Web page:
Being in a classic rock cover band isn’t complicated, especially if you’re Taylor Hawkins, frontman of Chevy Metal (specialty: Black Sabbath, Queen and early Van Halen covers) and drummer for the Foo Fighters.
According to Hawkins, these are the rules:
1. Pick some songs you know.
2. Play them.
3. Don’t be afraid to shuffle the set list around: Two fast songs followed by a medium-tempo song will usually work.
4. Don’t worry about playing slow ones. There will be no slow ones. “We’re not good enough to play Journey or anything like that,” Hawkins says wistfully.
5. Special guests are something everyone can enjoy (Hawkins: “I’ll let anybody up”). Past examples include Hawkins’ boss Dave Grohl, Motley Crue’s Nikki Sixx (this happened one time, and was a highlight of Hawkins’ career) and “the guy from Ratt.”
6. If a gig is going poorly, there is nothing to be done, no messiah, no one surefire, crowd-pleasing song that will save you. Let it happen.
Hawkins, 44, is a drummer of formidable skill, but he’s also an unjaded Everybro. He formed Chevy Metal to fight the boredom and erosion of musical discipline brought on by Foo Fighters down time, and because he wanted to play James Gang covers with his friends. He divides his life between his superstar rock band and the pressure-free existence of his other rock band. He is doing what you would do with your life, if somebody let you do it. “I need to find another hobby,” Hawkins protests. “I could use a life, trust me.”
Hawkins belonged to a few cover bands in high school in Laguna Beach, Calif. They would play school dances, and the weddings of the less discerning. “Those were fun,” Hawkins says. “That’s fun. When we go do those kinds of shows, it kind of transcends you back to that frame of mind, which is a very simple way to enjoy music, remembering the old songs you love, getting together with your bros. There’s no real high tension. No one’s life depends on this.”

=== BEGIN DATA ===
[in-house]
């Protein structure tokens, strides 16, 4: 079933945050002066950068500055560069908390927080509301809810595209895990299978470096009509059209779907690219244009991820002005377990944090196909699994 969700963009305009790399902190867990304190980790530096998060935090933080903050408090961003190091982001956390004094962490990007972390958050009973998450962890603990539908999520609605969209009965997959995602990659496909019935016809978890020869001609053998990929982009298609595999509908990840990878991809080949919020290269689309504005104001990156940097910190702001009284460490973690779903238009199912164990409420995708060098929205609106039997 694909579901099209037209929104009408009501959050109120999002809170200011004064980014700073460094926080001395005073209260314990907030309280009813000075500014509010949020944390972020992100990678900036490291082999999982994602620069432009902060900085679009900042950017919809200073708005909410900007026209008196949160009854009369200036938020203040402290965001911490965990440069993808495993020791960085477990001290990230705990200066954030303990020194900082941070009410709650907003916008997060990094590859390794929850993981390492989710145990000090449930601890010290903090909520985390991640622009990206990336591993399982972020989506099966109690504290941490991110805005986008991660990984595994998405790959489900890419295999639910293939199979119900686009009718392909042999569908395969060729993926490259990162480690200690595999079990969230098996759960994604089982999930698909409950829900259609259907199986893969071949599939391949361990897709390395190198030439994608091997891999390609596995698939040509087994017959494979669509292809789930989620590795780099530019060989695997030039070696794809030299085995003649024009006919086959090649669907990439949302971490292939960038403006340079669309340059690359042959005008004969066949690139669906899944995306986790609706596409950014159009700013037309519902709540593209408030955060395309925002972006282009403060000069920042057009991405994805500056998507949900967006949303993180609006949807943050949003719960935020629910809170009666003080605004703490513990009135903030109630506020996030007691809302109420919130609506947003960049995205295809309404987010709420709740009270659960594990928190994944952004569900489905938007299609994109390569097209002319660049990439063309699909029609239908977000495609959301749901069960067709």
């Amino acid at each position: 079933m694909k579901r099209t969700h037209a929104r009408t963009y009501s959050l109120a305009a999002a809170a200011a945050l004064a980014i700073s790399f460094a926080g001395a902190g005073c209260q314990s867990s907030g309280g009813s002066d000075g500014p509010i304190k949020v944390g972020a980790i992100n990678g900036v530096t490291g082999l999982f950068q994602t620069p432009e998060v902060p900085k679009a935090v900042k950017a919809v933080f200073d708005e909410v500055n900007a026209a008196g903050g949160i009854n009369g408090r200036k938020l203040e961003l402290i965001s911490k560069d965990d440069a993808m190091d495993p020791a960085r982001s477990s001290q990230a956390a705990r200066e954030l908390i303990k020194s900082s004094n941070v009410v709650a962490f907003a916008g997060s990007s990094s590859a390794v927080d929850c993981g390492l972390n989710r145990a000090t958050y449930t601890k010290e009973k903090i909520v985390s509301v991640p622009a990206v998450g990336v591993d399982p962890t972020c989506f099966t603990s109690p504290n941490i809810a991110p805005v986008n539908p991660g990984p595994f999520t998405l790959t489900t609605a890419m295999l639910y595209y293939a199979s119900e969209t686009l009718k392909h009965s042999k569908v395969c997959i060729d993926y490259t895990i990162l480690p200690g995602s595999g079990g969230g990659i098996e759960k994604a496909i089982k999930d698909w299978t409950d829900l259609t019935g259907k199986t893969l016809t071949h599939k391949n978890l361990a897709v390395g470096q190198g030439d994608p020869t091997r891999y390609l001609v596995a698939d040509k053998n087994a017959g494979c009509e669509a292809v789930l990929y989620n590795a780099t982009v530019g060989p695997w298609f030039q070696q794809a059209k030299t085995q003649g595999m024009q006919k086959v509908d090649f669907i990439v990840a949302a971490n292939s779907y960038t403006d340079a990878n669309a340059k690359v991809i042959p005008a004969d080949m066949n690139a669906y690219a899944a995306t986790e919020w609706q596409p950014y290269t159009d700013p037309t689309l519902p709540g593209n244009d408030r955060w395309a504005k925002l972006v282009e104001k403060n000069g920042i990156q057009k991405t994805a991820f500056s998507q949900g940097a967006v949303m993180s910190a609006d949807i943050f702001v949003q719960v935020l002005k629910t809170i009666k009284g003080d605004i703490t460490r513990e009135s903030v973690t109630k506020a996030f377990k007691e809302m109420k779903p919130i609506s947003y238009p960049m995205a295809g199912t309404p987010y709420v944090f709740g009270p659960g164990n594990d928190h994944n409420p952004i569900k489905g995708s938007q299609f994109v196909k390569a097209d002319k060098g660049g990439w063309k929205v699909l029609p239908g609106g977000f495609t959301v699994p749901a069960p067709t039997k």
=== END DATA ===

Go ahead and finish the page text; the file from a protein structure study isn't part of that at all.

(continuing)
He joined the Foo Fighters in 1997, a few years after they first formed. “When we were younger, when we were first trying make our mark for real on the first three records, it was intense,” Hawkins recalls. Participation in outside bands was frowned upon: When Grohl joined Queens of the Stone Age in the early ‘00s, it sent fear into the hearts of those in the Foos camp. “When you would do anything different, people would get uptight,” Hawkins says. “I remember when Dave was doing Queens, everyone was really uptight. They were like, ‘Oh no, he’s in that band right now.’”
Chevy Metal began as a reaction to, and an escape from, the Foos’ pressure-cooker existence. “I started Chevy Metal because I needed to stay in shape,” Hawkins says. “I needed to kind of lightly think about music, because the Foos had gotten really heavy at that point. We were trying to make this record, and it was really hard. We just weren’t doing what we wanted to do, and everyone scattered. Chevy Metal became kind of a musical gym, somewhere I could stay in shape and enjoy music on a high school level.”
The Foos play arenas and large-scale European festivals. Chevy Metal plays clubs, a lot of charity gigs and the kind of local events that involve tractor pulls. Grohl sometimes appears alongside them onstage, and he guested on the self-titled 2014 debut from the Birds of Satan, which is Chevy Metal reconstituted as a prog-flavored rock band performing original material.
If Hawkins minds being upstaged by his superstar boss during his own gigs, he betrays no sign of it: The Foo Fighters seem to be the rare band that actually enjoys one another’s company. “If we do a Foo Fighters record, we work off and on for six months, from inception to final recording. Sometimes it takes a year to do one, but that’s not (working) every day,” Hawkins says. “There’s a lot of time to do other stuff. The more you do, especially if it’s a good, positive experience, you come back and you bring that zest back to the Foo Fighters, which is the mother ship for all of us. (We’re) always doing stuff on the side, and that’s fine. You should.”
©2016 Chicago Tribune
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